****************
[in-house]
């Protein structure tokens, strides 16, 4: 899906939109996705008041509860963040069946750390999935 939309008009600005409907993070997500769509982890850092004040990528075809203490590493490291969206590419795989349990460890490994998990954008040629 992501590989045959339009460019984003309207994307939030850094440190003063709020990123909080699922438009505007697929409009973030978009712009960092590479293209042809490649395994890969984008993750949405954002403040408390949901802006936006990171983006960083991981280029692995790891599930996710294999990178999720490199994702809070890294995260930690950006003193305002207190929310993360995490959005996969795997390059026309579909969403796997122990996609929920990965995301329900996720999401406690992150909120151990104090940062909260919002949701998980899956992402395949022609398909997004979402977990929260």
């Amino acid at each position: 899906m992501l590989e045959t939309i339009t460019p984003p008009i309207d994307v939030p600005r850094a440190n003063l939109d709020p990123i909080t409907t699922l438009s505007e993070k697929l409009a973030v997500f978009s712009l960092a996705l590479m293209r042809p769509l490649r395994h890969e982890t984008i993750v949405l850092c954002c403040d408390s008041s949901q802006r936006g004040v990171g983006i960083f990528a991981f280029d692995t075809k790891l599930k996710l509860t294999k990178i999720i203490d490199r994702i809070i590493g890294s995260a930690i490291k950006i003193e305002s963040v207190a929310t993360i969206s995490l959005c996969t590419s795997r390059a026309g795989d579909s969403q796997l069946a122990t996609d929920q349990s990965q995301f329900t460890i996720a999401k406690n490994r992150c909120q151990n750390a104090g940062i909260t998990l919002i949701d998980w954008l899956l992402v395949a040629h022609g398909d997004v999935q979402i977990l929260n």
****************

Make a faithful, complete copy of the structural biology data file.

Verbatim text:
[in-house]
């Protein structure tokens, strides 16, 4: 899906939109996705008041509860963040069946750390999935 939309008009600005409907993070997500769509982890850092004040990528075809203490590493490291969206590419795989349990460890490994998990954008040629 992501590989045959339009460019984003309207994307939030850094440190003063709020990123909080699922438009505007697929409009973030978009712009960092590479293209042809490649395994890969984008993750949405954002403040408390949901802006936006990171983006960083991981280029692995790891599930996710294999990178999720490199994702809070890294995260930690950006003193305002207190929310993360995490959005996969795997390059026309579909969403796997122990996609929920990965995301329900996720999401406690992150909120151990104090940062909260919002949701998980899956992402395949022609398909997004979402977990929260």
């Amino acid at each position: 899906m992501l590989e045959t939309i339009t460019p984003p008009i309207d994307v939030p600005r850094a440190n003063l939109d709020p990123i909080t409907t699922l438009s505007e993070k697929l409009a973030v997500f978009s712009l960092a996705l590479m293209r042809p769509l490649r395994h890969e982890t984008i993750v949405l850092c954002c403040d408390s008041s949901q802006r936006g004040v990171g983006i960083f990528a991981f280029d692995t075809k790891l599930k996710l509860t294999k990178i999720i203490d490199r994702i809070i590493g890294s995260a930690i490291k950006i003193e305002s963040v207190a929310t993360i969206s995490l959005c996969t590419s795997r390059a026309g795989d579909s969403q796997l069946a122990t996609d929920q349990s990965q995301f329900t460890i996720a999401k406690n490994r992150c909120q151990n750390a104090g940062i909260t998990l919002i949701d998980w954008l899956l992402v395949a040629h022609g398909d997004v999935q979402i977990l929260n």